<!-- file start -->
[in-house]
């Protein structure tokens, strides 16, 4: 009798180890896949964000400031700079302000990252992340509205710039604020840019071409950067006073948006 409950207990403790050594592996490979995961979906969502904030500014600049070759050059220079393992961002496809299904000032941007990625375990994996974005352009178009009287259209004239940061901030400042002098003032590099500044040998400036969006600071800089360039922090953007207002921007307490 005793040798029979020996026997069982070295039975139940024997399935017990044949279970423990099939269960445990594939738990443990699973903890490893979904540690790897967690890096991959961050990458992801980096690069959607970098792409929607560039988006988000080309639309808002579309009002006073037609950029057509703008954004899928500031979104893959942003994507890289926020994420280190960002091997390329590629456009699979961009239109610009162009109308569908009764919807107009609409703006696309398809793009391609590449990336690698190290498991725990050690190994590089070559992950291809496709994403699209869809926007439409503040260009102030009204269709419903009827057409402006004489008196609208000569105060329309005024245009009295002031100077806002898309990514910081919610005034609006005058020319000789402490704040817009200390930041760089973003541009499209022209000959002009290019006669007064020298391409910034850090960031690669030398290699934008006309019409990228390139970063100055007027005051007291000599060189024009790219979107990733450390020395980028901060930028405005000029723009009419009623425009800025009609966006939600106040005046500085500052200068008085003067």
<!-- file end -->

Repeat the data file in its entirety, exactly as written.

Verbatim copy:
[in-house]
């Protein structure tokens, strides 16, 4: 009798180890896949964000400031700079302000990252992340509205710039604020840019071409950067006073948006 409950207990403790050594592996490979995961979906969502904030500014600049070759050059220079393992961002496809299904000032941007990625375990994996974005352009178009009287259209004239940061901030400042002098003032590099500044040998400036969006600071800089360039922090953007207002921007307490 005793040798029979020996026997069982070295039975139940024997399935017990044949279970423990099939269960445990594939738990443990699973903890490893979904540690790897967690890096991959961050990458992801980096690069959607970098792409929607560039988006988000080309639309808002579309009002006073037609950029057509703008954004899928500031979104893959942003994507890289926020994420280190960002091997390329590629456009699979961009239109610009162009109308569908009764919807107009609409703006696309398809793009391609590449990336690698190290498991725990050690190994590089070559992950291809496709994403699209869809926007439409503040260009102030009204269709419903009827057409402006004489008196609208000569105060329309005024245009009295002031100077806002898309990514910081919610005034609006005058020319000789402490704040817009200390930041760089973003541009499209022209000959002009290019006669007064020298391409910034850090960031690669030398290699934008006309019409990228390139970063100055007027005051007291000599060189024009790219979107990733450390020395980028901060930028405005000029723009009419009623425009800025009609966006939600106040005046500085500052200068008085003067």